The educational system is designed to prevent students from becoming their best selves. I am not sorry for saying this, because I have seen it first hand, and have heard experts share things that make me know this is fact. We have a ranking system that pits the top students against each other to get that prize. We limit the number of students who can be in specific classes, because they aren’t smart enough. We judge merit and money based on standardized test scores. We only have a few positions that students can hold that are deemed ‘leadership’ positions - sport captains, presidents of clubs, and...well that’s really it for most schools. Even if you have a few more, are there enough leadership positions to go around?
I argue the way education is set up right now, students are restricted from taking risks. When can they take a risk without fear of losing ground in class rank, course selection, or in running for president of a club? It’s just not safe. Right now, I am not sure teachers are changing that, because who doesn’t want the best students in their AP class? Administrators and counselors aren’t changing, because what school wouldn’t want a high percentage of their graduates going to college, or better yet, prestigious schools.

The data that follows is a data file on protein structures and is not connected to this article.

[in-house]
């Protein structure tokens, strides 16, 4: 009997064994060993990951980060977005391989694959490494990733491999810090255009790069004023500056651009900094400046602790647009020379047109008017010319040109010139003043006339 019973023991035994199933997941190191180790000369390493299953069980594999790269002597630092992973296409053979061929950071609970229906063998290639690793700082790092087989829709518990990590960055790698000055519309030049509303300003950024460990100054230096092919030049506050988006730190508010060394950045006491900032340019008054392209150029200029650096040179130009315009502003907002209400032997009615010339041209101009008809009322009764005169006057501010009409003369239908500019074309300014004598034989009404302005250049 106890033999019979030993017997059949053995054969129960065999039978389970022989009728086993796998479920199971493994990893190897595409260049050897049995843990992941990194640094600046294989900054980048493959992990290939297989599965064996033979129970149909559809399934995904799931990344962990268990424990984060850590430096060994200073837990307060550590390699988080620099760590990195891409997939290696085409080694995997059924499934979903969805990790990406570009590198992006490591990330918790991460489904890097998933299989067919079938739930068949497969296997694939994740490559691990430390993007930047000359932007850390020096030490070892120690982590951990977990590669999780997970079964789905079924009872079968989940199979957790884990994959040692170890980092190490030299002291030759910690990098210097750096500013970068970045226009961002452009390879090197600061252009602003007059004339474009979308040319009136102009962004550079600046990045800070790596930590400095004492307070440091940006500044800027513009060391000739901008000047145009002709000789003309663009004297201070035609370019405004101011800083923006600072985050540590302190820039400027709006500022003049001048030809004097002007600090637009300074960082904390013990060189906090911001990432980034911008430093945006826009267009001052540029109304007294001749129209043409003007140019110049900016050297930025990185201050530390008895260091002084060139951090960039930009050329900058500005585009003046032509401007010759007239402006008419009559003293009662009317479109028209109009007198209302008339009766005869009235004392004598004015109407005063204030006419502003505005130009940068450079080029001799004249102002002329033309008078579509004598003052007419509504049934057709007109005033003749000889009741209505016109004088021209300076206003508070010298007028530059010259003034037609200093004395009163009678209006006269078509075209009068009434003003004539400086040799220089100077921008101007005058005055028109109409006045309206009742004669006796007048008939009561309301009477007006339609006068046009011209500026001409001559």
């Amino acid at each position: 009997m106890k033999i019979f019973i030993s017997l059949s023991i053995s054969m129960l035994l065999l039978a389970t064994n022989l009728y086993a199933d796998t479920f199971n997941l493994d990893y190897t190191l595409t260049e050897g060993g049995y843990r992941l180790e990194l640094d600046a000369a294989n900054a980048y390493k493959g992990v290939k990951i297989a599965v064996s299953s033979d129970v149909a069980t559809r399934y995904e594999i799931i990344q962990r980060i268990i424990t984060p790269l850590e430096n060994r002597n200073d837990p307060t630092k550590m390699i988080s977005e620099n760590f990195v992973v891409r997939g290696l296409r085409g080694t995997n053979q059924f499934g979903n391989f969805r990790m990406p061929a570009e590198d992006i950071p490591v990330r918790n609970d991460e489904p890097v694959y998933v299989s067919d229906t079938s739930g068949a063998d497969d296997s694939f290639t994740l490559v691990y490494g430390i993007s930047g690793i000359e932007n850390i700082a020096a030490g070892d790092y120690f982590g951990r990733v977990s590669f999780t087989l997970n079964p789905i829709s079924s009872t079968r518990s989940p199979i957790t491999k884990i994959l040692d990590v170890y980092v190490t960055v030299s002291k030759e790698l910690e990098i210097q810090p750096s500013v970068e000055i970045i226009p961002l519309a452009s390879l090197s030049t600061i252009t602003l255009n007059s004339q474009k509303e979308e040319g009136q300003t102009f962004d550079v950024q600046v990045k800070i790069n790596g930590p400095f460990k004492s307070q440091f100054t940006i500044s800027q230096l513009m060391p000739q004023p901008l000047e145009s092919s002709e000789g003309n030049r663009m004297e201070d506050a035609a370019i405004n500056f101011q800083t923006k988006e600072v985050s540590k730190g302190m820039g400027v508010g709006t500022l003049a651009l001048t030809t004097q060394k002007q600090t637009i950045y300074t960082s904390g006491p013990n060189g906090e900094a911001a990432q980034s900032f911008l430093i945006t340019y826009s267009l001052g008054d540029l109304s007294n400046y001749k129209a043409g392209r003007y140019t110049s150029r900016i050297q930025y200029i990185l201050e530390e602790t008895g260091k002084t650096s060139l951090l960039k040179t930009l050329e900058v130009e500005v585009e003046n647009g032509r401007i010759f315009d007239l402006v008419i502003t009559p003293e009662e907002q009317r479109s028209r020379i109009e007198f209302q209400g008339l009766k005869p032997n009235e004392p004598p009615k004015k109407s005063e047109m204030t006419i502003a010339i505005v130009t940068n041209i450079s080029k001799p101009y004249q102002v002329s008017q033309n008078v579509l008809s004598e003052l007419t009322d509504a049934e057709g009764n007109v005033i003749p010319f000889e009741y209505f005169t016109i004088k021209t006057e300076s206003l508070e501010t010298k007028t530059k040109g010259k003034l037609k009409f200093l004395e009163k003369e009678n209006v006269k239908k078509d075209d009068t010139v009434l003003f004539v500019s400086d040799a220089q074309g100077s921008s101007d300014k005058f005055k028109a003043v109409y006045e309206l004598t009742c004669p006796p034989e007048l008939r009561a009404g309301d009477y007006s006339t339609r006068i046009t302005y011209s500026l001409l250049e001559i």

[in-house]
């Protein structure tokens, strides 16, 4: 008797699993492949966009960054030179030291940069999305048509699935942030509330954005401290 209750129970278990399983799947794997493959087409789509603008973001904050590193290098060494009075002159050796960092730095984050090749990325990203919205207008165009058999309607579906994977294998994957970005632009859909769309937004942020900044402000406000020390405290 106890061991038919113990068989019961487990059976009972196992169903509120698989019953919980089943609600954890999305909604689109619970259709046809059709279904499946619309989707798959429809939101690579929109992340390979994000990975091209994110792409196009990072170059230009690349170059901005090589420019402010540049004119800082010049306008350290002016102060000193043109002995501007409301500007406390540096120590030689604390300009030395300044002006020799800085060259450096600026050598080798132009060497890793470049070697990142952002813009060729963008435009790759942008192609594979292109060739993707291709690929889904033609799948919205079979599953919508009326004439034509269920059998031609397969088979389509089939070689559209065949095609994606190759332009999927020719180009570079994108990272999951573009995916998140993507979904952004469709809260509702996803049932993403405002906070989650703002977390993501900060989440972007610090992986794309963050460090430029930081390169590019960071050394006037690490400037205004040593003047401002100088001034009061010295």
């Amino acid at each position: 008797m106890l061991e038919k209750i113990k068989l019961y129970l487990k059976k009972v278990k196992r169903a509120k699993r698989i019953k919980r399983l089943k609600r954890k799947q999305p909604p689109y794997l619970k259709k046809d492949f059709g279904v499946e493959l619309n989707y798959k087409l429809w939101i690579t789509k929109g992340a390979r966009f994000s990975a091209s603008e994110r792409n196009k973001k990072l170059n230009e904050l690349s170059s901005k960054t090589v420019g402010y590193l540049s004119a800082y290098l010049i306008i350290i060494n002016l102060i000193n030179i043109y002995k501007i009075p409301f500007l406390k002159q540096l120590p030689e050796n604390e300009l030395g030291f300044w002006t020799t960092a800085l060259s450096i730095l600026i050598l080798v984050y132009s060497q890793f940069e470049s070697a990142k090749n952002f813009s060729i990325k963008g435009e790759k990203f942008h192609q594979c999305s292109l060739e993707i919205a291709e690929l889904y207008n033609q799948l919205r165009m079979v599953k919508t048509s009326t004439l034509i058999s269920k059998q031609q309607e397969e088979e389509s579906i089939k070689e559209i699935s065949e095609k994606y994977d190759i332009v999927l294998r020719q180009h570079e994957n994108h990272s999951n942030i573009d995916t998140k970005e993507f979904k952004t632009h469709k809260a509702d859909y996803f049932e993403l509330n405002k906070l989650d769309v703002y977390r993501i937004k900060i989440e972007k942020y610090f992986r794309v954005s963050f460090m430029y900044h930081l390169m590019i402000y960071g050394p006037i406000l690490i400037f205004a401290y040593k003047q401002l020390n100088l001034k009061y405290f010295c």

I name Barrier 1 as the educational system itself.
If I asked you to describe the group of student leaders I had in my leadership program, most of us will assume they are really good, hardworking students who follow the rules, and never challenge authority. That’s what I initially thought too, honestly. When I wasn’t the advisor to the program, and even as I started my work with those students, I thought I was going to have 40 students who did everything right. I have described in other posts that there are so many other versions of a student leader, that if we limit our view of who can be a student leader, then we put up those barriers for students as their teachers.